Tuesday, January 24, 2006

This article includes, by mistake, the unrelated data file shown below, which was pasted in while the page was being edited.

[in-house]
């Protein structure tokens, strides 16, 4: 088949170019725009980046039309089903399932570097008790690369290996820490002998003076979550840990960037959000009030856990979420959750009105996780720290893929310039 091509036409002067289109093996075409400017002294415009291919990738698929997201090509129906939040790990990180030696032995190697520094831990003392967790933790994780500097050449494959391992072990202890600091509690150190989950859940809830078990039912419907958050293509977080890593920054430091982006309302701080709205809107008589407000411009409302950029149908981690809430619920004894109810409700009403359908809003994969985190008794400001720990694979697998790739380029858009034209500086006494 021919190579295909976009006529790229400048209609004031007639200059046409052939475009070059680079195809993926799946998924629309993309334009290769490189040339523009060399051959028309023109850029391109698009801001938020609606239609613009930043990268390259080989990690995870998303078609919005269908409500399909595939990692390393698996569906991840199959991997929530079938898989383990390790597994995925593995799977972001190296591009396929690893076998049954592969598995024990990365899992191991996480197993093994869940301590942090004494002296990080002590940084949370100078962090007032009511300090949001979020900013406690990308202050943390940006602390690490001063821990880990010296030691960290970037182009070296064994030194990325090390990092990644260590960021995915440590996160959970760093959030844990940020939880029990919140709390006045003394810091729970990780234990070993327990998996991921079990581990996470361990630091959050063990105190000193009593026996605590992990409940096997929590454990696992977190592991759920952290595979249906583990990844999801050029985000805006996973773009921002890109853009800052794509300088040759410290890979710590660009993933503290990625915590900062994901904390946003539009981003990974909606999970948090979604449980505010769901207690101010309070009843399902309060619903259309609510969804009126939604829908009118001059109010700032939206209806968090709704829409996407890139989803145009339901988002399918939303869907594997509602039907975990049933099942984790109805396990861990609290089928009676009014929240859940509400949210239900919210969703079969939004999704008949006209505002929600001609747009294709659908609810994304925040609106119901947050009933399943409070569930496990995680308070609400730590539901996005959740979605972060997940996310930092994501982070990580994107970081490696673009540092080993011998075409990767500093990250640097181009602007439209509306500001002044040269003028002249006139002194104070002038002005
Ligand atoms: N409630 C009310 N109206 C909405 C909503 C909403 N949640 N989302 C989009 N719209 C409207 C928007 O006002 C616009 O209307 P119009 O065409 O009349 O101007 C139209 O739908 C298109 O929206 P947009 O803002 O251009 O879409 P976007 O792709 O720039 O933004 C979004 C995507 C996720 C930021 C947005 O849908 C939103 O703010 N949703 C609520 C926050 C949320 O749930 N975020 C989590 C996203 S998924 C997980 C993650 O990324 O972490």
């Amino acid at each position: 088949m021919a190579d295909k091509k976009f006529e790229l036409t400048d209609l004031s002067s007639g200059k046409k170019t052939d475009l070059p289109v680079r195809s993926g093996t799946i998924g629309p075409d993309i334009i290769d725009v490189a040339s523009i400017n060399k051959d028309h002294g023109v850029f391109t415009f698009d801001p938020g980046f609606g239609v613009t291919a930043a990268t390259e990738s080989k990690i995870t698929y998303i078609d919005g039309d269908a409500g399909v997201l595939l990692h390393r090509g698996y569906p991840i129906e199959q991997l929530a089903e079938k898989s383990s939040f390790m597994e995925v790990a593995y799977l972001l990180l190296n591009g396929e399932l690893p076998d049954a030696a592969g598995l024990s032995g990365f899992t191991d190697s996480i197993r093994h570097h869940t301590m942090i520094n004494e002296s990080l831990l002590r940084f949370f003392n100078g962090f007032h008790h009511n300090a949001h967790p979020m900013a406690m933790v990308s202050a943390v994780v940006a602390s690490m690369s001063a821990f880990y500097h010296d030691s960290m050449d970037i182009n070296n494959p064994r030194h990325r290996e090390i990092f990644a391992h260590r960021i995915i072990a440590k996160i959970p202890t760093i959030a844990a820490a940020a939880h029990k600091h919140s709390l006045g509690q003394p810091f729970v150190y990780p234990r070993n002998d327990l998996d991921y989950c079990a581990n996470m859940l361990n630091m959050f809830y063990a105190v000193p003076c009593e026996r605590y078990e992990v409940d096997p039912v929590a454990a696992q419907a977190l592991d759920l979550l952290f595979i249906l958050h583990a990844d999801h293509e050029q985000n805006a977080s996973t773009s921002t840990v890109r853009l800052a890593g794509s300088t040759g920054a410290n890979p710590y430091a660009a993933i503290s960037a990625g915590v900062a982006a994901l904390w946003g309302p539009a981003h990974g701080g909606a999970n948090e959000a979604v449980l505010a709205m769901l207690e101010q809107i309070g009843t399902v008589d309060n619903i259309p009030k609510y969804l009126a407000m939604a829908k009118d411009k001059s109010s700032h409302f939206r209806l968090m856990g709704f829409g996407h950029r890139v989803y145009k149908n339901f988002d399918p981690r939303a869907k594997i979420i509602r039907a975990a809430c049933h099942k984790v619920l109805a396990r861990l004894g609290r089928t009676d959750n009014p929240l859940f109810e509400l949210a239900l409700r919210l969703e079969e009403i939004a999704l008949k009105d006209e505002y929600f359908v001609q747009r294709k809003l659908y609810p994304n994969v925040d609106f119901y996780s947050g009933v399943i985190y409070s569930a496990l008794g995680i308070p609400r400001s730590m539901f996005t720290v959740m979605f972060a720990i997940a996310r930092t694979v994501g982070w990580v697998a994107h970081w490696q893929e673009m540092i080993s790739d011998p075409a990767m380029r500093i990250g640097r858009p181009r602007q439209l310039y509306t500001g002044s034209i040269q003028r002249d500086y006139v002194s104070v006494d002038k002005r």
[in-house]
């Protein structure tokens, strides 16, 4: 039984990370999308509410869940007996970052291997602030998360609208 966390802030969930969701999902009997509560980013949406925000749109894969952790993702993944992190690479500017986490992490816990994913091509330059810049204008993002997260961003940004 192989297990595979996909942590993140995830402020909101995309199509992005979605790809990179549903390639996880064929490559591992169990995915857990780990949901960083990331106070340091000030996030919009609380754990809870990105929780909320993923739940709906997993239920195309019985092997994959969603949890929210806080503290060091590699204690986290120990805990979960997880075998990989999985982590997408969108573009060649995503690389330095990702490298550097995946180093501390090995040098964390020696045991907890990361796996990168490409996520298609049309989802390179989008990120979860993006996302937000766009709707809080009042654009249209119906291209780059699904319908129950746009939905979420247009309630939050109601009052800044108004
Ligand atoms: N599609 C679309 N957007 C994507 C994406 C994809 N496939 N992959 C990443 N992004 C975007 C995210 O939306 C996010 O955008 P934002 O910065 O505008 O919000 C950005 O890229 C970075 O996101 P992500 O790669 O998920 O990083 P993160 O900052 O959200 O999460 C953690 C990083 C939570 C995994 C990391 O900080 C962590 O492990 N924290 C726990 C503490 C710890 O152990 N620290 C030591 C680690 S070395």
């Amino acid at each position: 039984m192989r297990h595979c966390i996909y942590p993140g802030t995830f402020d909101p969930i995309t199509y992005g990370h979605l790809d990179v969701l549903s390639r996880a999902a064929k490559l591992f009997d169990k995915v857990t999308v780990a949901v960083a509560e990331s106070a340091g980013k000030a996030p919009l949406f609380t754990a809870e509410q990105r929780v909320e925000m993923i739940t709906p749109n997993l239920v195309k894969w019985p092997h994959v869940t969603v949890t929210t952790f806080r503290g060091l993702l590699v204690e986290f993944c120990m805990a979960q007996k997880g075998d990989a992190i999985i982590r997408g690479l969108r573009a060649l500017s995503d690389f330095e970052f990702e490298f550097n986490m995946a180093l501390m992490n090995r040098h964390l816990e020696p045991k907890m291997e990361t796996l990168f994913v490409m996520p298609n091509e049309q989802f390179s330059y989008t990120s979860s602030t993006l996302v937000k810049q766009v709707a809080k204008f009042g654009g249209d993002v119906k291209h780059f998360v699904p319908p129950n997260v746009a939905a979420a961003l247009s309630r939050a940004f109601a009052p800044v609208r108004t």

Illinoisans have two pastimes--building towns right next to each other, even though there's plenty of room to spread out* and experiencing odd things. We'll get to the odd things in a second, but let's dwell on the twin cities phenomenon. Now, anyone who's ever looked at a road atlas can easily discern that the farther east you go in the Midwest, the more accommodating and easy to get along with people are. Ohio? Who doesn't get along with people from Ohio? Indiana? Yes, it's disconcerting that their Amish people drive trucks** and that everyone knows either Axl Rose or John Mellencamp or both, but, over all, okay place. Then you have Illinois, where we get a little grouchier--downstate*** hates Chicago, Chicago hates downstate; everyone who didn't go to the University of Illinois hates the University of Illinois and the University of Illinois hates them; coal miners hate the farmers; people of northern Italian descent egg the houses of people of southern Italian descent; people whose families came over from Germany 250 years ago still refuse to speak English; and so on, but as long as everyone stays in their designated area, there's very little overt hostility. Then there's Iowa, where it seems nice and peaceful, but only because there's no one in the state who's still talking to each other. So, the twin town thing in Illinois is peculiar, but I suspect it's born out of our inherent grouchy tolerance. You can almost imagine how it happened in, say, Bloomington/Normal. The settlers were like "We need a name that will let people know that this is a happening place. Things are busting out--this is a booming town. No, that implies industry. We don't want industry. Let's call it a blooming town. Yes, that's it. Bloomington." "Industry? You jackasses don't want any industry? What kind of freaks don't want any jobs in their town? Fine. You do things your way. We'll be here on our side of this creek in 'Normal people's town.' You can call it Normal for short." And the towns, separated more by ideology than inches, soon grow intertwined until you can't tell where one town starts and the other stops. But, if you're going to basically tolerate the people you don't like who live near you--thus ruling out a great deal of ethnic and religious violence****--you end up with not a whole lot to do. Which is, I suppose, how some lucky towns end up with some strange thing, like the Watseka Wonder or the Mad Gasser of Mattoon. Or they end up implementing really strange community improvement ideas. Take for instance, Aledo, Illinois (home of Suzy Bogguss). Even though the town has, maybe, 3,000 people in it, they decided to rename all of the streets to make it easier for folks to find their way around town. Only two streets were left with actual street names--College Avenue and Main Street. All the other streets were given numbers--with streets being east-west roads and avenues being north-south roads. You're still not seeing the lunacy, I know, but bear with me. Each street or avenue was numbered, starting with 2nd, from either College or Main. So, there was a North 2nd Street and a South 2nd Street and a West 2nd Avenue and an East 2nd Avenue. Which means that, in a town small enough you can walk across it and still meet friends for lunch up at the Garden Family Restaurant, you can stand at the corner of 2nd and 2nd at four different places in town. Really, you almost must see it to believe it. *See Urbana/Champaign, Bloomington/Normal, LaSalle/Peru, Rock Island/Davenport/Moline/East Moline/Bettendorf/Milan (better known as the Quad Cities. Yes, everyone knows there are six cities. Don't be petulant.), etc. **It's a little known fact that most traffic accidents in rural Indiana are caused by Illinois drivers going "What the fuck? Is that an Amish dude driving that truck behind me?" and turning around to take a look and ending up in a culvert. ***"Downstate" constituting anything south of I-80 or west of Aurora, thus leading to the peculiarness of Galena somehow being downstate of Chicago. ****Though it'd surely be something to watch the Lutherans and the Methodists take on those young upstart Assemblies of God.